Possibly, the most ambitious tracking to date was that created to investigate the dynamics of promyelocytic leukemia nuclear bodies (PML NBs) in mitosis (43). In this work human osteosarcoma cells (U2 OS) were imaged in 3D over time with varieties of marker proteins. Nuclei at distinct time-points were then registered with each other by applying appropriate rotations and translations, the results segmented, and the PML bodies then tracked in each nucleus. This gave very detailed information on changes in the dynamics of PML NBs at stages of mitosis and associations with mitotic proteins.

Quantifying over time

While tracking and counting objects over time gives invaluable information about the movement and dynamics of cells and subcellular structures, intensity information within tracked objects can also be exploited. Two examples are given here, one at the cellular and one at the subcellular level.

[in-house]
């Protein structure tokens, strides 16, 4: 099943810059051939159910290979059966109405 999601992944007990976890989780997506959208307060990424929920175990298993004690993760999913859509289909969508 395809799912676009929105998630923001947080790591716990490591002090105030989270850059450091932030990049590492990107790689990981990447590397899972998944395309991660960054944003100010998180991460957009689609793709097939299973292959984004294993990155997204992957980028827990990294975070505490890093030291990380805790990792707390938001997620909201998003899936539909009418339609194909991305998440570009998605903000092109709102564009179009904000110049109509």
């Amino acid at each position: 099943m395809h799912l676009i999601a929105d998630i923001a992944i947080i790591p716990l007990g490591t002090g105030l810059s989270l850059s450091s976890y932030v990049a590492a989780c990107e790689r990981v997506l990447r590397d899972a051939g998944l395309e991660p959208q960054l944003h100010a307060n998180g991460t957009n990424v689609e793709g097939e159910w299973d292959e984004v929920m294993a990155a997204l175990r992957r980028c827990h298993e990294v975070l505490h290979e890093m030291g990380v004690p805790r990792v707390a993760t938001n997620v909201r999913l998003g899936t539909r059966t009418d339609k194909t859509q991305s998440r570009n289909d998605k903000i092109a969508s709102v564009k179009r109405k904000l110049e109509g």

At the cell and multicellular level, automated tracking has been combined with automated classification to elucidate the phases and timing of the mitosis (28). Multicell 3D image sequences in time of the chromosomal marker histone 2B-enhanced green fluorescent protein (EGFP) were generated. These were then automatically segmented into individual nuclei, tracked and mitotic events identified as points at which new tracks were initiated. Each nuclei at a time-point was also classified into one of seven cell cycle classes utilizing automated texture based classification techniques similar to those described earlier. This enabled automated analysis of the duration of the phases of the cell life cycle in high throughput, and has the potential to be applied to high-throughput RNAi screens to explore the coordination of mitotic processes.